The last thing an orthodontic patient (or their parent) wants to see when their braces come off is white circles or spots on the teeth where their braces once were. These white areas are known as demineralization, and are actually areas where the tooth enamel begins to form a cavity, but didn’t make it far enough. Demineralized tooth enamel is weaker, more susceptible to sensitivity and decay, and can be cause for esthetic concern because it is so noticeable.
The most important factor to prevent white spots is to thoroughly remove all plaque from the teeth, at least twice each day. You should be brushing for at least two minutes twice a day, but orthodontic patients may need to be brushing even longer, but especially should be using oral hygiene aids that help them access the areas between the brackets. Brushing around the entire bracket with a toothbrush or interproximal brush is extremely important, because any residual plaque will simply cause acid to etch the tooth enamel.
Secondly, use a topical fluoride treatment every day. It may be an over the counter rinse, or a prescription strength gel given by your dentist; but it should be used every evening after normal oral hygiene practices. Don’t eat or drink anything for at least 30 minutes after the application, and be sure not to rinse it off directly after either. That’s why using it just before bed is an ideal time.
Should white spots still happen to occur, your dentist can work with you to help reduce the appearance of the spots through topical or whitening treatments.
Posted on behalf of Dr. Brett Gluck, DMD, MS, PC
Do those white spots on your teeth bother you? Did you know that they’re actually scars inside of your tooth enamel? That’s right, weakened areas that once tried to develop a cavity, but thankfully reversed them either by eliminating a risk factor (like braces), or through proper oral care. Did you know that there are ways to help eliminate the appearance of these areas, evening out the coloration and appearance of your teeth?
The traditional method for white spot removal involves teeth whitening. Uneven coloration is also an indication of enamel density, so some areas will whiten quicker than others in the beginning. Thankfully, completing the full course of professional whitening treatment can produce even results that minimize the appearance of these decalcified areas.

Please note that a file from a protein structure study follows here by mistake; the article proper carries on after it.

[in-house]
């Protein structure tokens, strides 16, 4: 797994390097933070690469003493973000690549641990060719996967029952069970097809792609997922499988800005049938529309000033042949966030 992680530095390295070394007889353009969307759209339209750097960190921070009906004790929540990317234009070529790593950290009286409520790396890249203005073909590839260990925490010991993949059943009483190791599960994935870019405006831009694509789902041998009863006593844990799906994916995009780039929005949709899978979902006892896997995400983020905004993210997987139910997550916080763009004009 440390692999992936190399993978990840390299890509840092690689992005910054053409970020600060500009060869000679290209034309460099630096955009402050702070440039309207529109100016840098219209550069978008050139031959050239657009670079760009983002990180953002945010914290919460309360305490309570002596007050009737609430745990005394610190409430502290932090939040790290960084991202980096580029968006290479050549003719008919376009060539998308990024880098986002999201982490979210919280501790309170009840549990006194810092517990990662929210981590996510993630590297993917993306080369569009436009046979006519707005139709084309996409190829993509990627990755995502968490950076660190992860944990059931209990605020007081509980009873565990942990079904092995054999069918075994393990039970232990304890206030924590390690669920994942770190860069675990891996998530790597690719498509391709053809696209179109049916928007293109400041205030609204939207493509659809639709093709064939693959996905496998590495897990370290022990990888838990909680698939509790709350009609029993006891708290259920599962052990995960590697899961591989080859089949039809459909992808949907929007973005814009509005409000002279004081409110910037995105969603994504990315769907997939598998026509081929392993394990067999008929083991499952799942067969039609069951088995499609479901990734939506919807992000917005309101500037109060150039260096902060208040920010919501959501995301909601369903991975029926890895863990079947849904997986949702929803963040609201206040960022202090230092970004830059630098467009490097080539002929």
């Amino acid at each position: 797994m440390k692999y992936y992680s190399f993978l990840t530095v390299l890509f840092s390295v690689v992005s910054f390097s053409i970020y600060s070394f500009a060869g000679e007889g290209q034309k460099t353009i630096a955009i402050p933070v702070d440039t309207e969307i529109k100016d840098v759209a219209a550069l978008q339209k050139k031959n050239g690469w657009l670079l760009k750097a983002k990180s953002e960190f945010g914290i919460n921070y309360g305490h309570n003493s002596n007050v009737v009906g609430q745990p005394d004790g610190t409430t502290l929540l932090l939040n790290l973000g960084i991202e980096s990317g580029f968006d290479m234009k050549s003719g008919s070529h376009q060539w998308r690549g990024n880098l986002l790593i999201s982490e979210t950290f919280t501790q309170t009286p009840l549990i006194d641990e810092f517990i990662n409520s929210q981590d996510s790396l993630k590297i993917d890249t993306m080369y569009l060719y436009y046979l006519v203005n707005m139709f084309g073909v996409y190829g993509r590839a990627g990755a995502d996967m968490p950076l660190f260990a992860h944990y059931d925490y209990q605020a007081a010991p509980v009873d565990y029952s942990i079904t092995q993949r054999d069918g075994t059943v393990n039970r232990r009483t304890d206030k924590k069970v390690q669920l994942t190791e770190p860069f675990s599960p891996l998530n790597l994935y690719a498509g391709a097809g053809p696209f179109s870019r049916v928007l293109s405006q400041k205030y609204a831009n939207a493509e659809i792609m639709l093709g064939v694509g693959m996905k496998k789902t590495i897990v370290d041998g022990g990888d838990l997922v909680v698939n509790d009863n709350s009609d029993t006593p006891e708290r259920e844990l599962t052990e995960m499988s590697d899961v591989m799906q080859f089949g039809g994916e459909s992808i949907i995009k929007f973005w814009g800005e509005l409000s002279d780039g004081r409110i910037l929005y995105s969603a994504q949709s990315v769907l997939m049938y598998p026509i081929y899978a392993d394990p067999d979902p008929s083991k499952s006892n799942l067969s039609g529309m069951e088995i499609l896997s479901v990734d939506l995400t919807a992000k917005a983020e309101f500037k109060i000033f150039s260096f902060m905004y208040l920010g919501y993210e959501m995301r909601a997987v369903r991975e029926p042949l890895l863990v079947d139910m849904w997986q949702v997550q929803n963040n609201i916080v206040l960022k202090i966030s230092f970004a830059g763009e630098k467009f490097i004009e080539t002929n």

A newer method involves the application of calcium phosphate to the area, over a period of several short visits with your dentist. One of the popular treatments is called MI Paste, which helps strengthen weakened tooth enamel from the inside, out. After just 3-6 applications by your dentist, most white spots are completely unnoticeable.
After eliminating your white spots, it’s important to prevent them from recurring. A topical gel made of prescription level fluoride or sodium phosphate may be recommended by your dentist to help strengthen the outside of the tooth, protecting inner areas that were once decalcified.
The best way to prevent white spots from forming is to practice very good oral hygiene, especially if you wear braces. So often, braces are not thoroughly cleaned around, and a small amount of plaque is left around the bracket, slowly etching the surface of your enamel. If you’re an orthodontic patient, be sure to have routine cleanings and use fluoride as prescribed by your dentist or orthodontist.
Posted on behalf of Dr. Joyce Ma, Prime Dental Care
White spotted areas are usually just a cosmetic concern of dental patients, but to your dentist they are a signal of weakening tooth enamel. There are some circumstances that place someone at risk to develop white spots, and there are also things you can do to help them go away. Little do many people know, cavities actually start out as white spots!
Perhaps the most common sign of white spot lesions are those that are seen after an orthodontic patient has had their braces removed. There may be white spots or circles on the teeth where the bracket was once bonded. These lesions are due to long-term exposure to plaque that was not removed adequately. As a result, the plaque began to cause erosion of enamel as it always does when decay is beginning to form. Similar signs may be seen in permanent teeth as they erupt farther into an older child’s mouth, if oral hygiene is lacking.
High levels of acid exposure from drinks or candy may also trigger erosion of enamel. As minerals seep out and the tooth weakens, a white porous area is left. If left unaddressed, this area will continue to weaken into a cavity. It may or may not turn brown. Some people even appear to have spots if they breath through their mouths or are experiencing a brief illness.
Fortunately, supplemental fluoride use can help remineralize these weakened areas and help restore them to their normal appearance. An over the counter rinse may be effective, or if decalcification is extensive your dentist may write you a prescription for a stronger gel solution. If you have white spots or discolorations on your teeth, it’s a good idea for you to have your dentist check them and help you intervene before it’s too late.
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